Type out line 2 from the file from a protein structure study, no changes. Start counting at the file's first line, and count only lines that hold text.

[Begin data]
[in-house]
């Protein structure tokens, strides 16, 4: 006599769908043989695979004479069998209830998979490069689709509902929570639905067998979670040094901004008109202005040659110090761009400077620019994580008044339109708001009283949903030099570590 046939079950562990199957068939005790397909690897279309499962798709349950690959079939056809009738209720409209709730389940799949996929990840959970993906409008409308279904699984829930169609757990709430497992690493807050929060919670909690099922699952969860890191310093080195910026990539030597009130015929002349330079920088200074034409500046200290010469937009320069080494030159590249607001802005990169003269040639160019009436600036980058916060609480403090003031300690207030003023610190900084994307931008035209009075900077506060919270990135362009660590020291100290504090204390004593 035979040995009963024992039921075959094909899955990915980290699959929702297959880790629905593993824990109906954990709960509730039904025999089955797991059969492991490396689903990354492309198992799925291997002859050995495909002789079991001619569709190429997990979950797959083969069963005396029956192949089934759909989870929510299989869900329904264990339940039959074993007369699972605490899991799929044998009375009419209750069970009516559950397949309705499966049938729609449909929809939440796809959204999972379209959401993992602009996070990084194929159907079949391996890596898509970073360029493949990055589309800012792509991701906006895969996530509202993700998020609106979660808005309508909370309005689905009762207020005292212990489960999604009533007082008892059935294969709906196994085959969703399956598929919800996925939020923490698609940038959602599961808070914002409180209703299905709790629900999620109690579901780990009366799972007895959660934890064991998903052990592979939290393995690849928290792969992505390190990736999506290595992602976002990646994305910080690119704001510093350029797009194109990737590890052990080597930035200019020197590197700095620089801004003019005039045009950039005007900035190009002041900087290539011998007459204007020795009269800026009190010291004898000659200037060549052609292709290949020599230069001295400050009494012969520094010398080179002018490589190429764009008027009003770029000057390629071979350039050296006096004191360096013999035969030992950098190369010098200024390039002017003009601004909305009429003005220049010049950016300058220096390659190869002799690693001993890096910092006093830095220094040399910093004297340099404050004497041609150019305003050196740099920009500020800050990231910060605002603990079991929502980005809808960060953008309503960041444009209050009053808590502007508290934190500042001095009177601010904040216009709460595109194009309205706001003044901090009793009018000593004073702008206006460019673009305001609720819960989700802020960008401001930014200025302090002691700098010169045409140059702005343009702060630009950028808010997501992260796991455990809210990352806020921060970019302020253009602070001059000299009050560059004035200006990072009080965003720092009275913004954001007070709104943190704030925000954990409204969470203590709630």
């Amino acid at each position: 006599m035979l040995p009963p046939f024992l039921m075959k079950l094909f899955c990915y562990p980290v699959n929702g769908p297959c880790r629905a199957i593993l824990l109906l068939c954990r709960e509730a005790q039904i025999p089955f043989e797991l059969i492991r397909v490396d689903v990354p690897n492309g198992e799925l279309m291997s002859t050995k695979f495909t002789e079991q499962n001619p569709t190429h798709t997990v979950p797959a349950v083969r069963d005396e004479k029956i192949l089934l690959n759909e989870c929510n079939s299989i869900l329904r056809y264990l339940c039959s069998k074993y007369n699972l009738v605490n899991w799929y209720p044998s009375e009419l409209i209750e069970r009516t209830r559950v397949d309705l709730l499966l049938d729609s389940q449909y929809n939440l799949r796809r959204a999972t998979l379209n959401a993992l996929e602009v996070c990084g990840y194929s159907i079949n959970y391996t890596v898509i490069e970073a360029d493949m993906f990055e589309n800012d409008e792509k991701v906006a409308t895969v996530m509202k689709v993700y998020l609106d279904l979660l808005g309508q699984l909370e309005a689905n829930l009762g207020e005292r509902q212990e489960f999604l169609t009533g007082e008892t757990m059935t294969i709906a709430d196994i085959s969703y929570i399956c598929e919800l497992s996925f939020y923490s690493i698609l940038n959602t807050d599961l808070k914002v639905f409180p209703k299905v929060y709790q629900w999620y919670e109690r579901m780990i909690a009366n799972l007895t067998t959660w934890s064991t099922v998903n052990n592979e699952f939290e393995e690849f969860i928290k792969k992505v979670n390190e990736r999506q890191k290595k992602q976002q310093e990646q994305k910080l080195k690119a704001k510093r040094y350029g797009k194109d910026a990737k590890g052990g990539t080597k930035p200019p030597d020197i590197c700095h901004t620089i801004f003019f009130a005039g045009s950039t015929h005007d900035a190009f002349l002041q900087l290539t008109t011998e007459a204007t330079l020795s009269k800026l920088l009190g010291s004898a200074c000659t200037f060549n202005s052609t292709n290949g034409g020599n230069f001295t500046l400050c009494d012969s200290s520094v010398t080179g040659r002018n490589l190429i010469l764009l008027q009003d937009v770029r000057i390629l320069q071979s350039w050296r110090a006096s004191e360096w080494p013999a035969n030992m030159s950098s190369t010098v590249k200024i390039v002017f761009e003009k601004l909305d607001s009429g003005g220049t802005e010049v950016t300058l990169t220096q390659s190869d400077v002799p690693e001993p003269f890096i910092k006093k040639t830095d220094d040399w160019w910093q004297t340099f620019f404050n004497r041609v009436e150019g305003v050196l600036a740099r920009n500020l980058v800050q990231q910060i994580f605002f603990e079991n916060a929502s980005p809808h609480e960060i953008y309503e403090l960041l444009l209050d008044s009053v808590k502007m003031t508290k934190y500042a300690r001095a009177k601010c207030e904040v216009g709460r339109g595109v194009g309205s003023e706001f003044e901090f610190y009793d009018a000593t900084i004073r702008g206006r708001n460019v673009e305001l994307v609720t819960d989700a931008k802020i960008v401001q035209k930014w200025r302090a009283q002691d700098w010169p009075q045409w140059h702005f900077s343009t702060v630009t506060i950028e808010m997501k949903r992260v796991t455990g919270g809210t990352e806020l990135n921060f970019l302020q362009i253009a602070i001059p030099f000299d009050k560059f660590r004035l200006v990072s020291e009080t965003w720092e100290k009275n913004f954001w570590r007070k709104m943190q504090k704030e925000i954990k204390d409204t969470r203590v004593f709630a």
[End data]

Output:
């Protein structure tokens, strides 16, 4: 006599769908043989695979004479069998209830998979490069689709509902929570639905067998979670040094901004008109202005040659110090761009400077620019994580008044339109708001009283949903030099570590 046939079950562990199957068939005790397909690897279309499962798709349950690959079939056809009738209720409209709730389940799949996929990840959970993906409008409308279904699984829930169609757990709430497992690493807050929060919670909690099922699952969860890191310093080195910026990539030597009130015929002349330079920088200074034409500046200290010469937009320069080494030159590249607001802005990169003269040639160019009436600036980058916060609480403090003031300690207030003023610190900084994307931008035209009075900077506060919270990135362009660590020291100290504090204390004593 035979040995009963024992039921075959094909899955990915980290699959929702297959880790629905593993824990109906954990709960509730039904025999089955797991059969492991490396689903990354492309198992799925291997002859050995495909002789079991001619569709190429997990979950797959083969069963005396029956192949089934759909989870929510299989869900329904264990339940039959074993007369699972605490899991799929044998009375009419209750069970009516559950397949309705499966049938729609449909929809939440796809959204999972379209959401993992602009996070990084194929159907079949391996890596898509970073360029493949990055589309800012792509991701906006895969996530509202993700998020609106979660808005309508909370309005689905009762207020005292212990489960999604009533007082008892059935294969709906196994085959969703399956598929919800996925939020923490698609940038959602599961808070914002409180209703299905709790629900999620109690579901780990009366799972007895959660934890064991998903052990592979939290393995690849928290792969992505390190990736999506290595992602976002990646994305910080690119704001510093350029797009194109990737590890052990080597930035200019020197590197700095620089801004003019005039045009950039005007900035190009002041900087290539011998007459204007020795009269800026009190010291004898000659200037060549052609292709290949020599230069001295400050009494012969520094010398080179002018490589190429764009008027009003770029000057390629071979350039050296006096004191360096013999035969030992950098190369010098200024390039002017003009601004909305009429003005220049010049950016300058220096390659190869002799690693001993890096910092006093830095220094040399910093004297340099404050004497041609150019305003050196740099920009500020800050990231910060605002603990079991929502980005809808960060953008309503960041444009209050009053808590502007508290934190500042001095009177601010904040216009709460595109194009309205706001003044901090009793009018000593004073702008206006460019673009305001609720819960989700802020960008401001930014200025302090002691700098010169045409140059702005343009702060630009950028808010997501992260796991455990809210990352806020921060970019302020253009602070001059000299009050560059004035200006990072009080965003720092009275913004954001007070709104943190704030925000954990409204969470203590709630």